"That's where I think you just get into some very difficult moral issues," said Obama. "But that's also a huge driver of cost, right? I mean, the chronically ill and those toward the end of their lives are accounting for potentially 80 percent of the total health care bill out here."

The Catholic bishops, noted Nelson, have not addressed these end-of-life scenarios -- yet. Will government agencies or advisory boards be given the power to decide whether patients facing Alzheimer's or Parkinson's disease receive expensive medications? Who will decide whether elderly patients have a high enough "quality of life" to continue receiving medical care?

"Productive people in the middle years of life are always going to get the health care they need," said Nelson. "The big threats to the sanctity of life come at the very beginning and at the end. If you're going to defend the church's teachings on health care, you have to focus on those threats. The bishops have to find a way to do that."

That Salvation Army brand

'Tis the season for Salvation Army bells, which means that Major George Hood's telephone has started ringing and it isn't going to stop until Christmas.

People want to know how many dollars are coming in and where they are going and why. Hood is the man with the numbers, since he is the Salvation Army's community relations officer. In the past year, about 3.5 million Army volunteers and about 70,000 employees have helped more than 34 million needy people.

"If you look at those numbers, we're in good shape and it certainly seems like we're going to keep getting stronger," said Hood, hours before being buried in kick-off events for the 2005 red-kettle campaign. "We're thankful for that."

But there is another side of the equation, admitted Hood. As a charity, the Salvation Army is rolling with the punches -- political, cultural and, in recent years, meteorological. But as a church, and as an evangelistic movement, the recent numbers are sobering.

The Army has about 3,500 ordained officers and 113,000 soldiers who have signed the statement of faith called "A Soldier's Covenant," with roughly 35,000 of those being "junior soldiers" under the age of 14.

On a typical Sunday, about 130,000 people attend services in 1316 corps community centers. Three decades ago the Army's four seminaries were full. Today, there are active attempts to find more adults who are willing to serve and the average age of officers -- old and new -- is rising.

"Those numbers have been flat for a number of years and, frankly, that has people talking about our future," said Hood. "Of course, it's still a mystery to a lot of people that we are a church, so we have to keep reminding people of that. People say, 'I had no idea that you're a church, too.' ...

"Are we a church or are we a charity? People have been asking that for ages. The answer, of course, is that we're both."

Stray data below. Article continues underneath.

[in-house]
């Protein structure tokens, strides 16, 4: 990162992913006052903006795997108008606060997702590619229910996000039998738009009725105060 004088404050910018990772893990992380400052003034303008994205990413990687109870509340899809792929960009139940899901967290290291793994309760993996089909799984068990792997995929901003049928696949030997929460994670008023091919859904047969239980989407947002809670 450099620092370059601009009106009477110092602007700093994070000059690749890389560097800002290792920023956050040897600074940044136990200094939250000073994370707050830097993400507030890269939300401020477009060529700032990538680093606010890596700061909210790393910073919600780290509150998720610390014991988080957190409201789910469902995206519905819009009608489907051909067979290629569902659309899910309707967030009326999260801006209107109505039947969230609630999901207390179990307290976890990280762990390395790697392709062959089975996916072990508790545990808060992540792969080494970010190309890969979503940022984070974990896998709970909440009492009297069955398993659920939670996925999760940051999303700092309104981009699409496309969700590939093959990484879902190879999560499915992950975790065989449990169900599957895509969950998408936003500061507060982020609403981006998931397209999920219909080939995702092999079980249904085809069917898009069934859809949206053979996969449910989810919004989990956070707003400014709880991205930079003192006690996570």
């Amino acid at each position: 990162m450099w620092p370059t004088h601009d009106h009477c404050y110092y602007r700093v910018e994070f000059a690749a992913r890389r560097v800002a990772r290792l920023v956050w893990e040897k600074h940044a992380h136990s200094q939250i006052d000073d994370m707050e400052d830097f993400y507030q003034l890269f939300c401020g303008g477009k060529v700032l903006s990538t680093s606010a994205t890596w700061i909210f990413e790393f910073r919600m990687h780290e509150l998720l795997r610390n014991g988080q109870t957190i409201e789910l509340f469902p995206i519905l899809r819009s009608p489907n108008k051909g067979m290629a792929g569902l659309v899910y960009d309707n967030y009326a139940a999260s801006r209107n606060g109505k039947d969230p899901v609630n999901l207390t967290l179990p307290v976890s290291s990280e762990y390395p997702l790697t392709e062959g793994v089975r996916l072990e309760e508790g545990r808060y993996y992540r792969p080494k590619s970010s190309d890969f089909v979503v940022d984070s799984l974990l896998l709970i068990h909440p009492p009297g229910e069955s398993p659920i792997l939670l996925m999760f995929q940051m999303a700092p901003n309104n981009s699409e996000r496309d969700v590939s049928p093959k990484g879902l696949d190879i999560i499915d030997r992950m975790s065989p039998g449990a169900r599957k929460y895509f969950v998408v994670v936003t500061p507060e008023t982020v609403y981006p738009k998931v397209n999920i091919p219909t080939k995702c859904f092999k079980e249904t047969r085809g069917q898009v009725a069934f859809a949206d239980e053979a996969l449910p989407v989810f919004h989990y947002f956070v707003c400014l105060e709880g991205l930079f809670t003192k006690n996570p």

Meanwhile, the Salvation Army's status as a church has been linked to some nasty headlines in recent years. According to the conservative National Clergy Council, a boycott of the red kettles by gay-rights groups may have contributed to the decision by Target executives to enforce their ban on solicitations outside their stores. Army leaders have insisted that, as a church, they have a right to let their traditional Christian doctrines on sex and marriage shape some employee policies and benefits.

Of course, it's also newsworthy that those bell-ringing volunteers keep greeting shoppers with the controversial words, "Merry Christmas!"

This year, stressed Hood, the Salvation Army has worked out a compromise with Target in which online customers can make some holiday purchases for the needy. However, a few conservative religious groups are targeting Target by reminding their members that the red kettles are alive and well at many other stores.

Hood confirmed that the two-year controversy has not hurt donations. The kettles took in $93 million in 2003, including $9 million at Target stores. After the 2004 Target ban, the kettles took in $103 million, including $17 million at Wal-Mart and Sam's Club locations.

It does appear, said Hood, that the Salvation Army is maintaining its niche in the American imagination. The public has responded well to its pledge to keep "doing the most good to the most people in the most need." The question is whether people understand why the Salvation Army is doing the work that it does. After all, the word "salvation" is still in the brand name.

Army officers are trying new things. Some are working with Harley-Davidson motorcycle clubs to reach out to bikers. Some corps centers are starting "church on wheels" programs with buses that take worship services directly to needy neighborhoods. Others are trying to make Sunday services "more charismatic and more contemporary."

Can the Salvation Army replace brass bands with rock bands?

"People admire what we do, but they would prefer to worship at a Baptist church or a Presbyterian church or that megachurch that's in their neighborhood," said Hood. "They'll donate money to us and volunteer to help, but they don't want to worship with us on Sunday mornings. ...

"We still have people who think that all of our soldiers are off living in a barracks somewhere. People don't understand who we are."